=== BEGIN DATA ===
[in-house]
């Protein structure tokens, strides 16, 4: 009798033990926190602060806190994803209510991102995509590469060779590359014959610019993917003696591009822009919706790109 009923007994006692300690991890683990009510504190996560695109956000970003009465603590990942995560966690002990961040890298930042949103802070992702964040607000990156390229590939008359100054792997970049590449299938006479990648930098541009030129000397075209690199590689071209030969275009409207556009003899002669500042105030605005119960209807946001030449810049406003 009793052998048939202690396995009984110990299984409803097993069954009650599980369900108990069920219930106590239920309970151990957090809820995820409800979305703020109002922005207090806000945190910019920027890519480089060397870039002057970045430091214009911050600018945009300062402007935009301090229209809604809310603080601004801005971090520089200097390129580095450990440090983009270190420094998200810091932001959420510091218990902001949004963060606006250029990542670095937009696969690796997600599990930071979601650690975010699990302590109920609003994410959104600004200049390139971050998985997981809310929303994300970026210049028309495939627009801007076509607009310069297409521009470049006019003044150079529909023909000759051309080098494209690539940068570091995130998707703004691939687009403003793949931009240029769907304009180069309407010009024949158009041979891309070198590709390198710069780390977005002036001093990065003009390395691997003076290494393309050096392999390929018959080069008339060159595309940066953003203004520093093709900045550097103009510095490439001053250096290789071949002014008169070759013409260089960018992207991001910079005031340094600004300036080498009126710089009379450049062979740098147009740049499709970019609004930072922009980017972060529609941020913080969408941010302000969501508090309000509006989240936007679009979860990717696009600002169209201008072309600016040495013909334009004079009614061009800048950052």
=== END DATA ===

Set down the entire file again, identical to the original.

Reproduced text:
[in-house]
């Protein structure tokens, strides 16, 4: 009798033990926190602060806190994803209510991102995509590469060779590359014959610019993917003696591009822009919706790109 009923007994006692300690991890683990009510504190996560695109956000970003009465603590990942995560966690002990961040890298930042949103802070992702964040607000990156390229590939008359100054792997970049590449299938006479990648930098541009030129000397075209690199590689071209030969275009409207556009003899002669500042105030605005119960209807946001030449810049406003 009793052998048939202690396995009984110990299984409803097993069954009650599980369900108990069920219930106590239920309970151990957090809820995820409800979305703020109002922005207090806000945190910019920027890519480089060397870039002057970045430091214009911050600018945009300062402007935009301090229209809604809310603080601004801005971090520089200097390129580095450990440090983009270190420094998200810091932001959420510091218990902001949004963060606006250029990542670095937009696969690796997600599990930071979601650690975010699990302590109920609003994410959104600004200049390139971050998985997981809310929303994300970026210049028309495939627009801007076509607009310069297409521009470049006019003044150079529909023909000759051309080098494209690539940068570091995130998707703004691939687009403003793949931009240029769907304009180069309407010009024949158009041979891309070198590709390198710069780390977005002036001093990065003009390395691997003076290494393309050096392999390929018959080069008339060159595309940066953003203004520093093709900045550097103009510095490439001053250096290789071949002014008169070759013409260089960018992207991001910079005031340094600004300036080498009126710089009379450049062979740098147009740049499709970019609004930072922009980017972060529609941020913080969408941010302000969501508090309000509006989240936007679009979860990717696009600002169209201008072309600016040495013909334009004079009614061009800048950052």